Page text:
Microscopy Imaging

Photomicrography - taking images through a microscope

Microscopes and Cameras

One of our company’s areas of expertise is microscopy imaging. There are several ways in which still images and video clips can be obtained through a microscope and they each have various advantages and disadvantages. There are now both high power compound and low power stereomicroscopes with built in digital cameras so that the microscope is effectively attached directly to a computer. These do have their own disadvantages the main one being that few work well, if at all, with MAC computers and with each Windows version upgrade some models lose their drivers and cease to work. For this reason we do tend to advise against them with a few exceptions which we have included where relevant in this web site.

Below we have described the different types of cameras that can be used with a microscope. Each has a link to its own page which describes in detail how it works and what is available

CCTV Cameras

Brunel Microscopes Ltd

Registered in U.K. (England) No: 2060047

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Mobile phone cameras

These days the cameras in mobile phones are good quality and can be used to take photographs down a microscope with good effect. A suitable system needs two things, a mechanism for holding the phone in the correct place that is easy to use and does not need three pairs of hands to work and an optical system to marry the optics of the phone with the optics of the microscope. The major Internet shops offer many different types often for just a few pounds cost. Unfortunately few work well mainly because they just hold the phone camera against the eyepiece of the microscope. Our Phonelink has an integrated optical system which replaces the existing microscope eyepiece an acts as a photoeyepiece.


SLR and Compact cameras

SLR and mirrorless cameras can have their lens systems removed and have their camera backs attached to most microscopes using appropriate adapters and coupling rings (called T2 rings) so that the microscope becomes the lens system for the camera. Full frame cameras tend to give relatively poor results as the microscope image cannot cover all the chip. Additionally the shutter, in a small number of cameras, will not fire with the lens removed.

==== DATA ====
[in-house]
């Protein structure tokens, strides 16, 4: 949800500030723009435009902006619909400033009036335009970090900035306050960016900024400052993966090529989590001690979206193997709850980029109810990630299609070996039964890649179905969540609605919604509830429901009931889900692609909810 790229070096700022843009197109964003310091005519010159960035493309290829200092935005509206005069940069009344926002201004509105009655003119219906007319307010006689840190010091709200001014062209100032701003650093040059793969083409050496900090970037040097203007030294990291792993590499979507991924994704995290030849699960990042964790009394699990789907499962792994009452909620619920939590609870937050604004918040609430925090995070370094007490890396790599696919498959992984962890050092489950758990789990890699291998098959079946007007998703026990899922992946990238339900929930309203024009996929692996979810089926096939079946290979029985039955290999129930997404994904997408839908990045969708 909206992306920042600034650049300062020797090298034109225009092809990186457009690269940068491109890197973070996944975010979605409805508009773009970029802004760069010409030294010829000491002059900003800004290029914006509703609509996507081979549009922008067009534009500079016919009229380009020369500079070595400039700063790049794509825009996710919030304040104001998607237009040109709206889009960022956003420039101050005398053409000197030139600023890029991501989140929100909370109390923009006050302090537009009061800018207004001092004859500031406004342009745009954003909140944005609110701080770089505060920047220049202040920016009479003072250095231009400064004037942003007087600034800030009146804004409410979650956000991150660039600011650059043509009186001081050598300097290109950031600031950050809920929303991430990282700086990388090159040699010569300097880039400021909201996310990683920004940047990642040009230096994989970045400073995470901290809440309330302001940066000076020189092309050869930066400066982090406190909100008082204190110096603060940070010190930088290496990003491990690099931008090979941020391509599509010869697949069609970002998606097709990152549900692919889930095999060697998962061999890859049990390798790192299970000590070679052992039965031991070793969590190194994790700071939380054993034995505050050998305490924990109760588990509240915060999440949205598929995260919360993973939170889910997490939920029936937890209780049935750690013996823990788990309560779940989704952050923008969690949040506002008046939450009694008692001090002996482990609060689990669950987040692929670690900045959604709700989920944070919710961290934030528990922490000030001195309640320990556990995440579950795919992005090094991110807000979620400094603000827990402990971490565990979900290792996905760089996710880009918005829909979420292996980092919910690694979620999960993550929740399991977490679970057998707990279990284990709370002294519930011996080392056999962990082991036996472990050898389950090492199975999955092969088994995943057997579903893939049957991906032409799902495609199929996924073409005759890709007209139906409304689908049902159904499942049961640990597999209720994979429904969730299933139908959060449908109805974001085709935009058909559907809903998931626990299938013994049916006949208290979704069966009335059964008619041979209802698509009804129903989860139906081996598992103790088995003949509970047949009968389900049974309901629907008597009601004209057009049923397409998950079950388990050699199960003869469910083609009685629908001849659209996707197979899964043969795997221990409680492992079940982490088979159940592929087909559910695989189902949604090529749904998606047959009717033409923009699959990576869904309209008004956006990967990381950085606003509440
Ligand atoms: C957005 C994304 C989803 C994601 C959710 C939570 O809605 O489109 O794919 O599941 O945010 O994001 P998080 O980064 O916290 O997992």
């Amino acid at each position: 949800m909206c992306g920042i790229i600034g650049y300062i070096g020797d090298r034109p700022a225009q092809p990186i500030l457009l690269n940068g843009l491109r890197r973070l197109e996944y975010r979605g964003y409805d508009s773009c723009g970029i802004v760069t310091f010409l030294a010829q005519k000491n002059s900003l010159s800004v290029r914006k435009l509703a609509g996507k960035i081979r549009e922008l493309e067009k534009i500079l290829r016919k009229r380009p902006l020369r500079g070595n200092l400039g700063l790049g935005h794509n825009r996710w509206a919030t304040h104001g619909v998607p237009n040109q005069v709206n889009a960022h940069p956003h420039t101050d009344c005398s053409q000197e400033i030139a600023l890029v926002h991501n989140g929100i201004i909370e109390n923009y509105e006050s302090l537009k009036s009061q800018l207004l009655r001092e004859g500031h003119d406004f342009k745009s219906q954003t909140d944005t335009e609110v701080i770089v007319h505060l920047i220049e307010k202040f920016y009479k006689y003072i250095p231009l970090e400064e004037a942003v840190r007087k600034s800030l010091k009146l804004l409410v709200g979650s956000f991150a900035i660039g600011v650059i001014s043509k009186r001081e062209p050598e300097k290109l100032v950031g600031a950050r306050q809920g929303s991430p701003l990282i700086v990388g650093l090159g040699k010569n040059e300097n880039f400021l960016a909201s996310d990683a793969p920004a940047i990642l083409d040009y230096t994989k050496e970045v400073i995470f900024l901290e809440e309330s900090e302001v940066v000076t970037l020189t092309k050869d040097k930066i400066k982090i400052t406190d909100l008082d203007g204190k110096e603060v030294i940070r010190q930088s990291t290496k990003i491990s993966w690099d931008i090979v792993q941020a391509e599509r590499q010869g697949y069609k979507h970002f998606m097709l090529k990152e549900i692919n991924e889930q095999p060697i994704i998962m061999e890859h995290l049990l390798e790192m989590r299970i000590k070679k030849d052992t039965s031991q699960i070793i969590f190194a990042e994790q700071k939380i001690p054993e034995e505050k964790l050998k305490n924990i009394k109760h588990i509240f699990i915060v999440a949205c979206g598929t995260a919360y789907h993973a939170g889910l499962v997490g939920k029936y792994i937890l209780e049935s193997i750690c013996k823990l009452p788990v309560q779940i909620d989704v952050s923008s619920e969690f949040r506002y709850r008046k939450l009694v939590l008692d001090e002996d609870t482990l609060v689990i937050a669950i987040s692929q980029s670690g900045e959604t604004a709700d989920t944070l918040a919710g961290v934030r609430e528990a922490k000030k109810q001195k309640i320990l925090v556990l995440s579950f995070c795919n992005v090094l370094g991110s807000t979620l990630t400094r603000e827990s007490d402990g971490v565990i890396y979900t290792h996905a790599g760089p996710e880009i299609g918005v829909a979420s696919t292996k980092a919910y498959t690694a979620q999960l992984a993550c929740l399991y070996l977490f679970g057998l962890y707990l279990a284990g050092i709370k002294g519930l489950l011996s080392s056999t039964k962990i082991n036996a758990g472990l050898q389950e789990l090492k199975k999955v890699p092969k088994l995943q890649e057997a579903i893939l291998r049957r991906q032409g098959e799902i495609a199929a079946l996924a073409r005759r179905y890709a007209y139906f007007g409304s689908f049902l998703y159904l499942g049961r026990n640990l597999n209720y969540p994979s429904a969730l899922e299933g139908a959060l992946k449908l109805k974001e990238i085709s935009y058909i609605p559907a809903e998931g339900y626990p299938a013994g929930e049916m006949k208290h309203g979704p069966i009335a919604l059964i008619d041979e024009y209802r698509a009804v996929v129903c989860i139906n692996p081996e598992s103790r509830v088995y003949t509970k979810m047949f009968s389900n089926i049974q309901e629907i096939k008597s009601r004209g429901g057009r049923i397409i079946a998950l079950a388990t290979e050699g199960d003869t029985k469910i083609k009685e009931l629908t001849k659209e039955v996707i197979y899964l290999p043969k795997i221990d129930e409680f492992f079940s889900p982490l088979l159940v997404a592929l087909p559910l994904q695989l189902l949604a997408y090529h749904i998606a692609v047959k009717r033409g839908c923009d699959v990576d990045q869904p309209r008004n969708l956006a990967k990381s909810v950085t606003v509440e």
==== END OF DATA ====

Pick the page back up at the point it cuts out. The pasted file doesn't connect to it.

The vast majority of compact cameras cannot be used for photomicrography. There is no way of attaching them. There are a very small number that have a screw thread on the end of the lens which means they can be physically attached to an adapter, but most of these have a zoom mechanism that will not marry with the microscope optics. For detailed information follow the link.


Digital cameras

These are cameras that connect to a laptop or PC via a USB lead (USB 2 or 3) and have image manipulation software that allows still images, video clips and specimen measurement. All will work with Windows OS and some but not all with MAC OS. The smaller units can be used instead of an eyepiece and the larger units attached to a trinocular phototube. They are available in a range of Megapixel chip sizes. These cameras work by giving a constant video feed to the computer which means that USB ports will often buffer the information causing a slight time lag which is not a problem for still images. However it does mean that fast moving objects may appear as a blur in video clips or if the image is used for real time demonstrations - such a dissection the movement may be blurred. For these applications the HDMI cameras described below are much better


HDMI cameras

These are multiple interface cameras that can produce live images directly onto a monitor without the need to be connected to a computer, although they can connect to a computer with the software supplied via a WiFi dongle - also supplied if preferred.  HDMI cameras give a vastly superior frame rate when connected directly to a monitor which makes them ideal for live demonstrations or fast moving specimens. They also have an SD card for saving still images and video clips when connected directly to a monitor. In effect HDMI cameras have their own ‘brain’ and will project onto the screen of the monitor its own software which can be manipulated by a mouse attached to the camera itself. We even have units that will automatically focus the image from the microscope


CCD cameras

There are two types of digital camera chips and their names relate to the way that light falling on the pixels of the chip are harvested. The CMOS chip is used for phone cameras and the range of SLR and compact cameras. However for specific medical and scientific applications a CCD chip is preferred because they are more sensitive than CMOS chips in low light situations such as fluorescence microscopy. Although these days the quality of CMOS chips has improved significantly and there is much less difference in their sensitivity compared to CCD. Cameras with CCD chips do produce heat and are often cooled with on board fans and black and white CCD chips are even more sensitive. These are specialist cameras and are not for general use